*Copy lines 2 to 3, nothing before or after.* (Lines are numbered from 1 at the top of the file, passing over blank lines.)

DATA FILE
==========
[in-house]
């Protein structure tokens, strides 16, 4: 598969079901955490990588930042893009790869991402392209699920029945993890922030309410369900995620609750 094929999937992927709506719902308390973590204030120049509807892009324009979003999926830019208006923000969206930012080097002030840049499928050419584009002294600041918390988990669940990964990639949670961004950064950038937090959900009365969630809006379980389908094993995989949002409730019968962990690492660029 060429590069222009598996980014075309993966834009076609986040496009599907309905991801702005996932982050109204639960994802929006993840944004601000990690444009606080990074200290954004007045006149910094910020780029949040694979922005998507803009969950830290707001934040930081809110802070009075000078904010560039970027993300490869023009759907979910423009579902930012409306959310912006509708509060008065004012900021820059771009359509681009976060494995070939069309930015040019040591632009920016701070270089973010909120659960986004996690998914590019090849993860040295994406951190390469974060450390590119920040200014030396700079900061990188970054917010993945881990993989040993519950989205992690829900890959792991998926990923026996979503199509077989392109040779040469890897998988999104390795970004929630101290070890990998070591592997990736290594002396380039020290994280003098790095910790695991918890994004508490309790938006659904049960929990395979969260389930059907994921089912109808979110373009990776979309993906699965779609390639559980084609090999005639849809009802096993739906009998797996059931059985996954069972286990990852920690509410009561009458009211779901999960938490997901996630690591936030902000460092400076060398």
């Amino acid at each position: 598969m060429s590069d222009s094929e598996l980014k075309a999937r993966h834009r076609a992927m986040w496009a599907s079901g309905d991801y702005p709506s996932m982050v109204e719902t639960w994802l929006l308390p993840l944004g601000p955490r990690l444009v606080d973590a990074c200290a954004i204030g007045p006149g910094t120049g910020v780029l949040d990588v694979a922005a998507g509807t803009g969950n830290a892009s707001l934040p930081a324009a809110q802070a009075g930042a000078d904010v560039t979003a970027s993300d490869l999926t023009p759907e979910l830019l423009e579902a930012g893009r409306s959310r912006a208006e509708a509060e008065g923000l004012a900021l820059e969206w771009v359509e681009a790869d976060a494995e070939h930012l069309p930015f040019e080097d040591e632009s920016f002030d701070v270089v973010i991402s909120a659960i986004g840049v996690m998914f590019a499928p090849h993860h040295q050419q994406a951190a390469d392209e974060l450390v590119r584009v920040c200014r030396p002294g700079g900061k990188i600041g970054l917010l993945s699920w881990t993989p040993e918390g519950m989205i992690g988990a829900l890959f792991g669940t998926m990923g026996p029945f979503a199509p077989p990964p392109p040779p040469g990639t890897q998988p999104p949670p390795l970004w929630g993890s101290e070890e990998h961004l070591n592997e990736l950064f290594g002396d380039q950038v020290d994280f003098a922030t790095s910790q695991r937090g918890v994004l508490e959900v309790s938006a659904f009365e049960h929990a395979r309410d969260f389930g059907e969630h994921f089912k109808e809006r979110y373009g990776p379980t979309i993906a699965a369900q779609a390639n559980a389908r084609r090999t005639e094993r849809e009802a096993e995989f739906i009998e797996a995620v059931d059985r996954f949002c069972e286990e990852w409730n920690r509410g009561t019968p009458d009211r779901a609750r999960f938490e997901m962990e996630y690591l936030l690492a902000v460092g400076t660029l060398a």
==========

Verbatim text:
């Protein structure tokens, strides 16, 4: 598969079901955490990588930042893009790869991402392209699920029945993890922030309410369900995620609750 094929999937992927709506719902308390973590204030120049509807892009324009979003999926830019208006923000969206930012080097002030840049499928050419584009002294600041918390988990669940990964990639949670961004950064950038937090959900009365969630809006379980389908094993995989949002409730019968962990690492660029 060429590069222009598996980014075309993966834009076609986040496009599907309905991801702005996932982050109204639960994802929006993840944004601000990690444009606080990074200290954004007045006149910094910020780029949040694979922005998507803009969950830290707001934040930081809110802070009075000078904010560039970027993300490869023009759907979910423009579902930012409306959310912006509708509060008065004012900021820059771009359509681009976060494995070939069309930015040019040591632009920016701070270089973010909120659960986004996690998914590019090849993860040295994406951190390469974060450390590119920040200014030396700079900061990188970054917010993945881990993989040993519950989205992690829900890959792991998926990923026996979503199509077989392109040779040469890897998988999104390795970004929630101290070890990998070591592997990736290594002396380039020290994280003098790095910790695991918890994004508490309790938006659904049960929990395979969260389930059907994921089912109808979110373009990776979309993906699965779609390639559980084609090999005639849809009802096993739906009998797996059931059985996954069972286990990852920690509410009561009458009211779901999960938490997901996630690591936030902000460092400076060398």
């Amino acid at each position: 598969m060429s590069d222009s094929e598996l980014k075309a999937r993966h834009r076609a992927m986040w496009a599907s079901g309905d991801y702005p709506s996932m982050v109204e719902t639960w994802l929006l308390p993840l944004g601000p955490r990690l444009v606080d973590a990074c200290a954004i204030g007045p006149g910094t120049g910020v780029l949040d990588v694979a922005a998507g509807t803009g969950n830290a892009s707001l934040p930081a324009a809110q802070a009075g930042a000078d904010v560039t979003a970027s993300d490869l999926t023009p759907e979910l830019l423009e579902a930012g893009r409306s959310r912006a208006e509708a509060e008065g923000l004012a900021l820059e969206w771009v359509e681009a790869d976060a494995e070939h930012l069309p930015f040019e080097d040591e632009s920016f002030d701070v270089v973010i991402s909120a659960i986004g840049v996690m998914f590019a499928p090849h993860h040295q050419q994406a951190a390469d392209e974060l450390v590119r584009v920040c200014r030396p002294g700079g900061k990188i600041g970054l917010l993945s699920w881990t993989p040993e918390g519950m989205i992690g988990a829900l890959f792991g669940t998926m990923g026996p029945f979503a199509p077989p990964p392109p040779p040469g990639t890897q998988p999104p949670p390795l970004w929630g993890s101290e070890e990998h961004l070591n592997e990736l950064f290594g002396d380039q950038v020290d994280f003098a922030t790095s910790q695991r937090g918890v994004l508490e959900v309790s938006a659904f009365e049960h929990a395979r309410d969260f389930g059907e969630h994921f089912k109808e809006r979110y373009g990776p379980t979309i993906a699965a369900q779609a390639n559980a389908r084609r090999t005639e094993r849809e009802a096993e995989f739906i009998e797996a995620v059931d059985r996954f949002c069972e286990e990852w409730n920690r509410g009561t019968p009458d009211r779901a609750r999960f938490e997901m962990e996630y690591l936030l690492a902000v460092g400076t660029l060398a």